In this video, you'll learn about the new security features that come with the SSIS Catalog introduced in SQL Server 2012, which more closely emulates the security scheme in the SQL Server database engine.
With the introduction of the SSIS Catalog, there are now available much more flexible options for securing packages and data. Now you can control security using either the GUI tools in Management Studio or using T-SQL code, using either Windows or SQL Server authentication. Best of all from an ease standpoint, to use Management Studio you log into the database engine instead of Integration Services.
The built-in Integration Services administration role is ssis_admin, which has permissions over all packages and related objects in the catalog. The catalog organizes all projects, packages, and other objects into folders, each of which is individually securable. Like the database engine, security in the SSIS Catalog is quite granular, helping you manage security to whatever level makes sense in your environment.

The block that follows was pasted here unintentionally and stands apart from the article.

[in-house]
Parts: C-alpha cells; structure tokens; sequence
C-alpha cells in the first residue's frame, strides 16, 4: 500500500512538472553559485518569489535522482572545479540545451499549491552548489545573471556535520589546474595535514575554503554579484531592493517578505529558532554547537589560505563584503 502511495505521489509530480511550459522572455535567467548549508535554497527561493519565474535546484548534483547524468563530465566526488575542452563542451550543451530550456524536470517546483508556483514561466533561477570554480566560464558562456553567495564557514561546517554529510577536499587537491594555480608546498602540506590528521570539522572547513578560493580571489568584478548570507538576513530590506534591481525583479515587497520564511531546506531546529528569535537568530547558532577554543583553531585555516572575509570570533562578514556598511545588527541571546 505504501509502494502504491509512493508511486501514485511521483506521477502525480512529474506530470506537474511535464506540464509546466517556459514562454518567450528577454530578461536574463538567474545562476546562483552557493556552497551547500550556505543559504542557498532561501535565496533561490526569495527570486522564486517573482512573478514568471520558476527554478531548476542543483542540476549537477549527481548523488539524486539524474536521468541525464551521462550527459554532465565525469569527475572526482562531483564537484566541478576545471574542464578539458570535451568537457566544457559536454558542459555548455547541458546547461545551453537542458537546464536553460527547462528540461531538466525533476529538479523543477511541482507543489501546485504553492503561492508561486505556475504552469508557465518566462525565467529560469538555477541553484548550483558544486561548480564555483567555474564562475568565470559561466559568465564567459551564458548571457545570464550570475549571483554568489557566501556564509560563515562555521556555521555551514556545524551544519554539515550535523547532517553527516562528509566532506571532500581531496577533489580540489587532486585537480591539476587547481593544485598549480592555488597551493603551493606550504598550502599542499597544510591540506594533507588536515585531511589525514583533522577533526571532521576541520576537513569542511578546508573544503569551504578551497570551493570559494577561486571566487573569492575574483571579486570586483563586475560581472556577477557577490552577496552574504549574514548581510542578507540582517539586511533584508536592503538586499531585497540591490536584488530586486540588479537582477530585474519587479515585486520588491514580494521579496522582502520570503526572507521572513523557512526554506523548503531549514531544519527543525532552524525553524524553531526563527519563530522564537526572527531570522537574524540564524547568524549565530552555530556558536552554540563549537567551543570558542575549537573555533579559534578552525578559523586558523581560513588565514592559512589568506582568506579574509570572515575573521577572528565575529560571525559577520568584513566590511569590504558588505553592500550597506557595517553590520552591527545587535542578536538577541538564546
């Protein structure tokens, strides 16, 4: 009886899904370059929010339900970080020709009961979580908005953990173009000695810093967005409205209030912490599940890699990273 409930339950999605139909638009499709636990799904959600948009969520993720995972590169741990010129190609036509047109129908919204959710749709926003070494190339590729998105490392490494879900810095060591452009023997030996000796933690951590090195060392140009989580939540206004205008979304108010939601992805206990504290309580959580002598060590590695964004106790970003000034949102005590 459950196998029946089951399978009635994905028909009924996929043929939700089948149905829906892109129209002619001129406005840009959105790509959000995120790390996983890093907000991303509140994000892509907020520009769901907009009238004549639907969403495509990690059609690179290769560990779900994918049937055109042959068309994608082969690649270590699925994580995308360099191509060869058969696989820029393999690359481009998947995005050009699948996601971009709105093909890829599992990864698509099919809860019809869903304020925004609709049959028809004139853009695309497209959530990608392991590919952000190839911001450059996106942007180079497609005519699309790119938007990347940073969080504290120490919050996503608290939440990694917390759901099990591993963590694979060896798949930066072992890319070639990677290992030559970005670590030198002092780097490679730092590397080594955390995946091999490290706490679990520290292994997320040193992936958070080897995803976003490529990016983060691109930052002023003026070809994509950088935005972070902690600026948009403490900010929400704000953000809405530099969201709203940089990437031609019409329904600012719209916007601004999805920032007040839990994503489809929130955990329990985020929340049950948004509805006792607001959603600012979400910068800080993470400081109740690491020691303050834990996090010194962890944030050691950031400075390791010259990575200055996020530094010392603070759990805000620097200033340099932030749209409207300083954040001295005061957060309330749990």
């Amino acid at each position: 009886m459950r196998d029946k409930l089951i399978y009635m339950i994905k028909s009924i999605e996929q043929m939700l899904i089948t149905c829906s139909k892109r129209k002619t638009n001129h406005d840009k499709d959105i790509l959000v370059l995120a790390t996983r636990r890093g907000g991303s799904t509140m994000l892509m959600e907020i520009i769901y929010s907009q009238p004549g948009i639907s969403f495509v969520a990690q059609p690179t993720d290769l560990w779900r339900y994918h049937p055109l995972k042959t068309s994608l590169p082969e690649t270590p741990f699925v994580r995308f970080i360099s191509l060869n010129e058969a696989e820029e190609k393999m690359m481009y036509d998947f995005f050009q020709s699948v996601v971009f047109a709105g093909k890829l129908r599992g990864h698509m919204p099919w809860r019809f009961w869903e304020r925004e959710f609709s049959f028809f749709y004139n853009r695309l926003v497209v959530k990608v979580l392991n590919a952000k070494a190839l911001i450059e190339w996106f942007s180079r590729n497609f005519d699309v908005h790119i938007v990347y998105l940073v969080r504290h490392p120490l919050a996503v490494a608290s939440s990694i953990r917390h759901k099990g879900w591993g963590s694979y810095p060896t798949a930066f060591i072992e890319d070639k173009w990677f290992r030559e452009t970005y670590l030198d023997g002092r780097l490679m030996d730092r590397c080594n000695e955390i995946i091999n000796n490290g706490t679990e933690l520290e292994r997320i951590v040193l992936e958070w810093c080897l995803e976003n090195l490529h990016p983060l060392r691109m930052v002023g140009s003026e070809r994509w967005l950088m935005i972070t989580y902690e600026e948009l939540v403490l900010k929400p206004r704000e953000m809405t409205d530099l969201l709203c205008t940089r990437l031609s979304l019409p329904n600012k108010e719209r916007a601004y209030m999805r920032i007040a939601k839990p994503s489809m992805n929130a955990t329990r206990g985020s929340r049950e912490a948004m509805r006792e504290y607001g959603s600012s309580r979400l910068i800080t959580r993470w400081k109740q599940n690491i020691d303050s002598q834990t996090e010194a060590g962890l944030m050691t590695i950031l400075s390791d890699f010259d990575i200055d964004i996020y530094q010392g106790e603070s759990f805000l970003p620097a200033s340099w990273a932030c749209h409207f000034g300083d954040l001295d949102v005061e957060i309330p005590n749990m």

The SSISDB database that holds the catalog is just like any other database in SQL Server, so you can encrypt it. This uses a database master key that is created when you create the catalog.
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